3. Natural Language Processing I (COM 333)
4. Language and Logic (COM 163, with Psychology)

Semester 2 There will be four half-modules during the second semester,
each worth 10 credits. Three of these half-modules will be required
and one will be an elective selected from a range of topics offered.

The required half-modules will be:
1. Information Storage and Retrieval Research (INF 309)
2. Natural Language Processing II (COM 334)
3. Research Methods And Dissertation Preparation

Both departments are currently developing one-semester, half-modules
that will prepare students for the successful execution of their
dissertation projects. Students will follow either the COM or the INF
Research Methods And Dissertation Preparation course, depending upon
their particular research interests.

Electives will be offered from year to year depending upon the
availability of staff and the trends in research and professional
practice. The advice and approval of the tutor must be sought before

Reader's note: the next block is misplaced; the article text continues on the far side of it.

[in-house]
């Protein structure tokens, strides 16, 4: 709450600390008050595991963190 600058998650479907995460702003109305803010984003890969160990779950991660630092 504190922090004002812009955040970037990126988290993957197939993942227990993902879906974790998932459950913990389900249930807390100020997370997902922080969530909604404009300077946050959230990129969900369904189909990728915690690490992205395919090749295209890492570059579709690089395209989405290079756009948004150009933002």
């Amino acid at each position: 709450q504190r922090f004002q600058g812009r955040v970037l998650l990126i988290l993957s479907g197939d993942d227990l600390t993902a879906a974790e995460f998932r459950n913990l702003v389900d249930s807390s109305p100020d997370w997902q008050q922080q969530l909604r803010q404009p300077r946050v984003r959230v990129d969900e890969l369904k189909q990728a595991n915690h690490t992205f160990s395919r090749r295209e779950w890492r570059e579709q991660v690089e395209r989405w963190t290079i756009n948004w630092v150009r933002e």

deciding on the choice of elective. Those offered are expected to

1. Research Topics in Language, Speech and Hearing (DD2d)
2. Reasoning and AI (B12)
3. Database Design (INF 305)
4. Health Care Information: Systems and Services (INF 307)
5. Multimedia Information Systems (INF 308)

Dissertation The period from 20th June to 31st August will be devoted
to the preparation of a supervised dissertation. This will count as
two modules, i.e.40 credits, and must be submitted on or before 1st
September. The courses listed above are correct at the time of
writing but may be changed at any time.

Assessment of the course

Students will be required to pass continuous assessment and
examinations for all taught modules, and to produce an acceptable
dissertation. The student must pass each module to obtain the MSc,
but an unsuccessful dissertation can be resubmitted within one year of
the end of the programme. A distinction will be given to students
whose work achieves a grade-point average of 14 points.

Some of the half-modules above will also be offered at the
undergraduate level. The two departments currently have different
policies for the assessment of such mixed courses, but we shall
establish an agreed policy in the near future.


Sheffield is one of the friendliest cities in Britain and is
well-situated, having the best and closest surrounding countryside of
any major city. The Peak District National Park is only minutes away.
It is a good city for walkers, runners, and climbers. It has two
theatres, the Crucible and Lyceum. The Lyceum, a beautiful Victorian
theatre, has recently been renovated. Also, the city has three